This post is my entry for the fabulous weekly Weekend Herb Blogging event, hosted this week by Kalyn at Kalyn’s Kitchen.

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{ 18 comments… read them below or add one }

Kalyn June 30, 2007 at 14:42

Wow, fabulous entry. I ve never seen this or heard of it before. I love finding out about new plants like this, and this sounds like it would be very fun to try to grow. If it grows wild, it would probably not be that hard to grow in a garden. Look forward to hearing if anyone has tried growing it.

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Wendy June 30, 2007 at 20:04

Sounds intriguing. The mix of crispiness and salt really appeals to me. Have no idea where to locate this up here. I do know where some samphire grows though. Will try your steaming method with that.

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MeltingWok July 2, 2007 at 10:15

WOw, I’ve not heard of okahijiki. But, I remembered seeing it on TV, some korean cooking show where they use this to stir-fry with heaps of garlic and sesame oil. I wish I can find them in the States.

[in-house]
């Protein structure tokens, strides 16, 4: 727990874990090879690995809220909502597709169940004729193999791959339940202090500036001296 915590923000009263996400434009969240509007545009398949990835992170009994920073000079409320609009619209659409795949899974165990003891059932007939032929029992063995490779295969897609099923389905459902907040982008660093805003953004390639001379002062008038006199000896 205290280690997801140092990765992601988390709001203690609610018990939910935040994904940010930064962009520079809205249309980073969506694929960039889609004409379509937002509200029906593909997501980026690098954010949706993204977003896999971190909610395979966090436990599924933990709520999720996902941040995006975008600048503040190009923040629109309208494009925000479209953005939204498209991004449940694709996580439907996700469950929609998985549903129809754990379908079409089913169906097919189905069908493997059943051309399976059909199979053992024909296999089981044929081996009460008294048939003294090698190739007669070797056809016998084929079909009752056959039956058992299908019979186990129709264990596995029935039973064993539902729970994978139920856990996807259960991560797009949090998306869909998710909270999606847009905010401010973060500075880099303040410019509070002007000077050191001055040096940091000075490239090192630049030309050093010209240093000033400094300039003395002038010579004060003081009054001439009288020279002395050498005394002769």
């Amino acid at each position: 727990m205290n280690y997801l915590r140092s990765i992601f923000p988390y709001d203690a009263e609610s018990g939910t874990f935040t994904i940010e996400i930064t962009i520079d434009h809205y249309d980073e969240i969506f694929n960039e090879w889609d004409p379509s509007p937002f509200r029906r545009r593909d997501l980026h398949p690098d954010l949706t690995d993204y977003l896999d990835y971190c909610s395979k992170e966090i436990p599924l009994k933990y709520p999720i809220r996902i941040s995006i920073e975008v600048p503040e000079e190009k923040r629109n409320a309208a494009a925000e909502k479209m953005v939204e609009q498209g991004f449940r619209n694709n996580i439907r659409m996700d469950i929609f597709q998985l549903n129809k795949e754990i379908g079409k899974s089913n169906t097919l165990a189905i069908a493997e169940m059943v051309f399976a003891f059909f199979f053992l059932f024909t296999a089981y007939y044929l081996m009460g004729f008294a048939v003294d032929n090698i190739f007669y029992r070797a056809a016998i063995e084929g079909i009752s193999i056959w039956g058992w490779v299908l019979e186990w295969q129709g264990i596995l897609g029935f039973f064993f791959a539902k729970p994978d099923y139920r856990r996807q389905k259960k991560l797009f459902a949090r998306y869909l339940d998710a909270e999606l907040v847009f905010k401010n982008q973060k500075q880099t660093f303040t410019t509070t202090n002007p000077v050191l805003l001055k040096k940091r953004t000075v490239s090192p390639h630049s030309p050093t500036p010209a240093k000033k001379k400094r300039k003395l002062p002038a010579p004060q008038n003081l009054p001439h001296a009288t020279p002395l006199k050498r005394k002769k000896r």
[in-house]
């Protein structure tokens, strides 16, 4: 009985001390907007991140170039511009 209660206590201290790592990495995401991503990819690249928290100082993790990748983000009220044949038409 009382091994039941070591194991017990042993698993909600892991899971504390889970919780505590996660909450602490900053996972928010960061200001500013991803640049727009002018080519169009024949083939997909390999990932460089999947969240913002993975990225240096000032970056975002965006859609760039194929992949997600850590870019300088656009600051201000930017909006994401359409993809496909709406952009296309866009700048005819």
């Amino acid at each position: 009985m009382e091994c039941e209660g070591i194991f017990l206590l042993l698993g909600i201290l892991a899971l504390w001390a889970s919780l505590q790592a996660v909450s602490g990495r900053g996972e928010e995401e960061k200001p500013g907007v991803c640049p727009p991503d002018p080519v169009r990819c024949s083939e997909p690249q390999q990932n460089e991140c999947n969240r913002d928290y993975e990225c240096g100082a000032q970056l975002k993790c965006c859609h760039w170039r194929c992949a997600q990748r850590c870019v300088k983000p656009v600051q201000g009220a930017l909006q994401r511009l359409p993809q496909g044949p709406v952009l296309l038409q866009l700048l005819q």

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Helene July 2, 2007 at 17:39

Thanks for introducing a new herb to me. Sounds very interesting. I have to seek it here, because I´m very interested in substituting salt. :)

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Sophie July 9, 2007 at 13:28

Kalyn – I’m glad I managed to find something new to you. Not at easy thing to achieve now that WHB is so popular :-)
Hi Helen, I suspect that the plant is fairly high in sodium so not great if you are avoiding salt for health reasons. A samphire recipe I saw suggested blanching it and then reviving in cold water to remove some of the salt so you could try that technique if you ever find any okahijiki!
Wendy – lucky you, having a secret samphire source. I reckon most of the same cooking methods will work so I’ve been keeping an eye out for samphire recipes to try out on it next time.
MeltingWok – stir frying with garlic and sesame oil sounds great. I think my mistake with the stir fry was to use lots of other ingredients at the same time when I should have just left it simple!

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bea at La tartine gourmande July 10, 2007 at 22:27

I definitely need to try this. Thanks for the great tips Sophie!

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Peter August 8, 2007 at 14:08